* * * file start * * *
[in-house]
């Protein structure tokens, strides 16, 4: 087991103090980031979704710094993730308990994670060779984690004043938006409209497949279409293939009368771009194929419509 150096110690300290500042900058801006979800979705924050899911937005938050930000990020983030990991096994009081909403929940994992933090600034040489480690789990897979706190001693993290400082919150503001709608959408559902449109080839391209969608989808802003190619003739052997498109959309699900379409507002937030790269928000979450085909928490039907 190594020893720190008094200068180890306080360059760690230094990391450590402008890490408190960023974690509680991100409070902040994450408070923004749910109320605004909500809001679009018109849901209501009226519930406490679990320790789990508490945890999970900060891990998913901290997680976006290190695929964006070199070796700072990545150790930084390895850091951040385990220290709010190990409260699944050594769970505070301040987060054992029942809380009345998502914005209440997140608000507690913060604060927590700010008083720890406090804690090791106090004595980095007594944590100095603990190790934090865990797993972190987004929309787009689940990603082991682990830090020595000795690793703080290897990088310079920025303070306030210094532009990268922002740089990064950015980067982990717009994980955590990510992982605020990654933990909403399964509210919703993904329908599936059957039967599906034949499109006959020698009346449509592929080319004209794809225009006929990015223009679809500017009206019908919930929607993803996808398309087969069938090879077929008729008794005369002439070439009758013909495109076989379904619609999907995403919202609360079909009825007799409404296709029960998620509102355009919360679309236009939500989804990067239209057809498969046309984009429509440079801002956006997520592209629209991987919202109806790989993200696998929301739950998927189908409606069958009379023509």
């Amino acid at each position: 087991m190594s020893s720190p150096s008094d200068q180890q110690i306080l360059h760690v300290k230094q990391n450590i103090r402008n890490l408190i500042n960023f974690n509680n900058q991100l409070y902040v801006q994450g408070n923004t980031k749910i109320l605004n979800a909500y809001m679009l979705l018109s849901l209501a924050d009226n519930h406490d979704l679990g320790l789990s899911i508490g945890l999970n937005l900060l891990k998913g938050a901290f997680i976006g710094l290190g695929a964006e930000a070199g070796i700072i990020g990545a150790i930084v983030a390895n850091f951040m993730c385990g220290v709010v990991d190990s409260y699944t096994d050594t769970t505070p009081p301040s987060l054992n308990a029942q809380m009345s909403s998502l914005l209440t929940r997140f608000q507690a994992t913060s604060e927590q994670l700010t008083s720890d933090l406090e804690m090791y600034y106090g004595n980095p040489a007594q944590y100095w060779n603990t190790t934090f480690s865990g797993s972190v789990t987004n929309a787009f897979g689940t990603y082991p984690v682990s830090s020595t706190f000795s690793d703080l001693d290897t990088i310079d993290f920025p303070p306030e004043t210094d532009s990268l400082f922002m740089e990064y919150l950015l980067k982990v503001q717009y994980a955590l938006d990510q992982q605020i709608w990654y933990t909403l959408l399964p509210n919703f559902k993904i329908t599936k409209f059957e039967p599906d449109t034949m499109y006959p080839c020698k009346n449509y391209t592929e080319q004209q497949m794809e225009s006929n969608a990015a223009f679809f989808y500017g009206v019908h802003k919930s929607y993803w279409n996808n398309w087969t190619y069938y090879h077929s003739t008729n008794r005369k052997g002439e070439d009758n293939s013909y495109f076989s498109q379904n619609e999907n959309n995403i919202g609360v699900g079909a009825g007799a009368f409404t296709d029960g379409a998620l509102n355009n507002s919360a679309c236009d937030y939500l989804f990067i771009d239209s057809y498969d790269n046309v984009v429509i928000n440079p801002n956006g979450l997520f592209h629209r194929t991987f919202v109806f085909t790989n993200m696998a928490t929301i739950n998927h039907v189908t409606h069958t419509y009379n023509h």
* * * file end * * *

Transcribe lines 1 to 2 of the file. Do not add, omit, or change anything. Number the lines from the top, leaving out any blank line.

[in-house]
């Protein structure tokens, strides 16, 4: 087991103090980031979704710094993730308990994670060779984690004043938006409209497949279409293939009368771009194929419509 150096110690300290500042900058801006979800979705924050899911937005938050930000990020983030990991096994009081909403929940994992933090600034040489480690789990897979706190001693993290400082919150503001709608959408559902449109080839391209969608989808802003190619003739052997498109959309699900379409507002937030790269928000979450085909928490039907 190594020893720190008094200068180890306080360059760690230094990391450590402008890490408190960023974690509680991100409070902040994450408070923004749910109320605004909500809001679009018109849901209501009226519930406490679990320790789990508490945890999970900060891990998913901290997680976006290190695929964006070199070796700072990545150790930084390895850091951040385990220290709010190990409260699944050594769970505070301040987060054992029942809380009345998502914005209440997140608000507690913060604060927590700010008083720890406090804690090791106090004595980095007594944590100095603990190790934090865990797993972190987004929309787009689940990603082991682990830090020595000795690793703080290897990088310079920025303070306030210094532009990268922002740089990064950015980067982990717009994980955590990510992982605020990654933990909403399964509210919703993904329908599936059957039967599906034949499109006959020698009346449509592929080319004209794809225009006929990015223009679809500017009206019908919930929607993803996808398309087969069938090879077929008729008794005369002439070439009758013909495109076989379904619609999907995403919202609360079909009825007799409404296709029960998620509102355009919360679309236009939500989804990067239209057809498969046309984009429509440079801002956006997520592209629209991987919202109806790989993200696998929301739950998927189908409606069958009379023509």